Close To Winning Division, Eagles Focus On Vikings
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PHILADELPHIA (AP) — By the time the Philadelphia Eagles line up to play the Minnesota Vikings, they may already have clinched the NFC East title.
Doesn’t mean they won’t have anything to play for.
The Eagles (10-4) have their sights set on a first-round playoff bye, so they’ll have to win their last two games and hope Chicago (10-4) loses one of its final two.
“To have a lot at stake and to work as hard as we’ve worked throughout this season and to accomplish so much, it will definitely put a stamp on this season,” quarterback Michael Vick said of the chance at winning the division. “We just have to continue to move forward. It’s just one stepping stone and plenty more hurdles to cross.”
The Eagles would wrap up their first division championship since 2006 before their prime-time kickoff Sunday night if the New York Giants (9-5) lose at Green Bay earlier in the day.
Coming off an incredible 38-31 comeback win over the Giants, the Eagles are in position for a classic letdown. They overcame a 21-point deficit with 7:18 left against New York and won the game on DeSean Jackson’s 65-yard punt return for a touchdown on the final play.
Now they have to find a way to focus on a struggling team that may not have quarterback Brett Favre, who was knocked out of Monday night’s 40-14 loss to the Bears with a concussion. Instead, it could be a rookie named Joe Webb taking the snaps for the Vikings (5-9). The Eagles are favored by two touchdowns, and already are 5-0 in night games this season.
Coach Andy Reid, who played a role in developing Favre when he was an assistant at Green Bay, is preparing his team for either quarterback. He even had an eye on Webb before former Minnesota coach Brad Childress selected him in the sixth round of the NFL draft last April.
“We did look at Joe, and he’s a phenomenal talent,” Reid said. “He’s a good kid. He did very well. I was glad that Brad left him at the quarterback position. They were contemplating moving him to wide receiver and those types of things. I think he has a lot of talent and want-to to be a good football player at this level. Like any young quarterback, they develop and it takes time, so that’s what Brad did with him for this year. And now, it’s paid off. He had some great drives the other night, and you saw his ability to run, do the play-pass, the naked stuff, and he’s got an absolute gun of an arm.”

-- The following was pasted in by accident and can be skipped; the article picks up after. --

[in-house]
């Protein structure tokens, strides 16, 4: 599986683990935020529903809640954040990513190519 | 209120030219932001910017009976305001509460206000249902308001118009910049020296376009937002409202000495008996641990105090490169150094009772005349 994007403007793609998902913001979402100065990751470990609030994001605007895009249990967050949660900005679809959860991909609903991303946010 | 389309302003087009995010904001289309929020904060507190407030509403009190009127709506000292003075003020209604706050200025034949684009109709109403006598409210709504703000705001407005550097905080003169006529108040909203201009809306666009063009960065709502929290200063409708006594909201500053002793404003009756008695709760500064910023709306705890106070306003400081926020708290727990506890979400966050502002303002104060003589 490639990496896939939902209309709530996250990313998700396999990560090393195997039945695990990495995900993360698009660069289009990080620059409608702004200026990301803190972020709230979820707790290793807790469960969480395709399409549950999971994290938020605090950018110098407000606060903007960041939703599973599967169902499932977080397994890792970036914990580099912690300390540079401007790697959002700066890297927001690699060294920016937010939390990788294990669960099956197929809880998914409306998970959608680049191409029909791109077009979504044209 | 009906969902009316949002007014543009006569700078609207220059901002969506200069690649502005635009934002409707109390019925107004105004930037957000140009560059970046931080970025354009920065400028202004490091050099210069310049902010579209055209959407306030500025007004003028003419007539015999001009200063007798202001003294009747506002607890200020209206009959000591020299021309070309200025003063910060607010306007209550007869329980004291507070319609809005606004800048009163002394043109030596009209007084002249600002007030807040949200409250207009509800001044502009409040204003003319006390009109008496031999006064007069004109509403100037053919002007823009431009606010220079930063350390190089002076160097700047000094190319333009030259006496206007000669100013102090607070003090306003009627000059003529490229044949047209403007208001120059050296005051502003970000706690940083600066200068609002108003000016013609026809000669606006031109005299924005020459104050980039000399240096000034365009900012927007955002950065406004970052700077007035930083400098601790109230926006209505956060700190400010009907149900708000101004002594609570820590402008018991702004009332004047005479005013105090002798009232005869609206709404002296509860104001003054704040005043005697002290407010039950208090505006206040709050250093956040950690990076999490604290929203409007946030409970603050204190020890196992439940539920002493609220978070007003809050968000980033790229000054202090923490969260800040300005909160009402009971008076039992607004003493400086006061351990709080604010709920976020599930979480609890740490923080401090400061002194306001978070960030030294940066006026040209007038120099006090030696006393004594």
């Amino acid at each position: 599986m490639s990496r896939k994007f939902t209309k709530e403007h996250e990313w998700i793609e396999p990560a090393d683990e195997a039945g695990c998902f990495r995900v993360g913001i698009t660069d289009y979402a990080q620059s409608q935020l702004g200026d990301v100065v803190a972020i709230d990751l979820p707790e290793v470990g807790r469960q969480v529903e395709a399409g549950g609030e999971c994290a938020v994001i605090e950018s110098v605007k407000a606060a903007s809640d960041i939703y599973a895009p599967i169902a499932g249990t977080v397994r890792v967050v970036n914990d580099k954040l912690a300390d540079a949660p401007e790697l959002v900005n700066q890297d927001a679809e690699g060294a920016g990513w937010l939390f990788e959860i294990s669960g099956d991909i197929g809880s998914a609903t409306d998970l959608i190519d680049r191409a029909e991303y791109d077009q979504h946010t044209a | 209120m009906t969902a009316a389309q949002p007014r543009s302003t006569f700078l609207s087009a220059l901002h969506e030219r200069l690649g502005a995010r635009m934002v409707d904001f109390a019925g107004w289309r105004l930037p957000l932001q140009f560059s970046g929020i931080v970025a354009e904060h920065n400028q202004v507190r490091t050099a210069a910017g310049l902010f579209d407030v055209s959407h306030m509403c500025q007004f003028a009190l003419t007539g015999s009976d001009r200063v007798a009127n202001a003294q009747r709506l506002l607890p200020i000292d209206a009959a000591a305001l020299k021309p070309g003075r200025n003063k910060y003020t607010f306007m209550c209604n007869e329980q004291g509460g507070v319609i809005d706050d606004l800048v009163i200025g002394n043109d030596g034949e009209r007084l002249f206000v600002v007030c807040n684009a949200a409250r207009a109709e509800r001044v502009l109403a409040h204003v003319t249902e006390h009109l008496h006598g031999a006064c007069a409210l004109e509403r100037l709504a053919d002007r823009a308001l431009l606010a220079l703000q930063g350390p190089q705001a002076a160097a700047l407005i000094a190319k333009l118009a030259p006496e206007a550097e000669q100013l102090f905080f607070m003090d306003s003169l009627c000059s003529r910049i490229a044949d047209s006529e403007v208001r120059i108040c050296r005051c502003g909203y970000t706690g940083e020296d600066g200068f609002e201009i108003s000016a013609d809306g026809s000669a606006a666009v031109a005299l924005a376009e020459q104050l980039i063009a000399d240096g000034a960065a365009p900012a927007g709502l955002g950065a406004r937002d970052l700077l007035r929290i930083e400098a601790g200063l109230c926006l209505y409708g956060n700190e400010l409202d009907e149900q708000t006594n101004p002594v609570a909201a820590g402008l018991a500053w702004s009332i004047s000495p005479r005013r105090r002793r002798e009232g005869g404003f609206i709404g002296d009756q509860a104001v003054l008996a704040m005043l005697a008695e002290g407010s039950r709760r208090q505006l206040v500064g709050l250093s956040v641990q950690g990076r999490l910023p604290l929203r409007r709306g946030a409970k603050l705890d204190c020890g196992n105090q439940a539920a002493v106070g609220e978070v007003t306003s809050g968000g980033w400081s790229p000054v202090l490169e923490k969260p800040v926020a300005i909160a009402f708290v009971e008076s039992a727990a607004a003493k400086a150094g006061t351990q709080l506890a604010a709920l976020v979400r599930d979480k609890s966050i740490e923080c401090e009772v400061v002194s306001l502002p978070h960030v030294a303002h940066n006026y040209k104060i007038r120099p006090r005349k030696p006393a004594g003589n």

The Vikings, who nearly reached the Super Bowl last year, are reduced to playing spoiler. Their season fell apart a long time ago.
It was supposed to be the other way around when the schedule came out. The Eagles were entering a rebuilding year while Minnesota was considered a strong contender to win the NFC championship.
But Vick changed everything for Philadelphia. He’s having an MVP-type season after beginning the year as the backup to Kevin Kolb.
“Well, it is a great story,” Vikings interim coach Leslie Frazier said. “For a guy to go through what he went through in the past and to rebound and really rehabilitate his life, his image, just a great story and really happy for he and his family.”
Players on Minnesota’s defense are quite aware of the problems Vick presents. The Giants contained him for 3 1/2 quarters, took away his deep passes, eliminated his running lanes and battered him.
Then Vick broke free. He had runs of 35, 33 and 22 yards in the fourth quarter and threw a pair of TDs, including a 65-yard strike to Brent Celek that started the rally.
“He is just a dynamic player,” Vikings linebacker Ben Leber said. “Everybody talks about him being up for MVP awards and what not. Special player. Tough guy to bring down. Tough guy to corral. I think the biggest thing we have to do is gang tackle. We are always known for our defense, and we are going to need it this weekend because he will always usually make the first guy miss. We need a second, third, fourth, fifth guy to get there and tackle him down.”
For Frazier, this will be a return to the city where he began his pro coaching career. Reid hired Frazier in 1999 to be the defensive backs coach. He spent four seasons in that role in Philadelphia before moving on to Cincinnati, Indianapolis and then Minnesota.
“Special in the fact that we get a chance to go back and see some old friends,” Frazier said. “We just need a win so bad. That’s what is on my mind more than anything. What can we do to figure out a way to get a win on a good team on the road? That’s where my energy and focus is.”
Reid gave Frazier a strong endorsement to have the interim tag removed and remain coach in Minnesota.
“If I was an owner, and I’m not, I would hire Leslie Frazier,” Reid said. “I think he’s a phenomenal person. You never have to worry about him as a person, the players respect him and he’s a heck of a football coach.”
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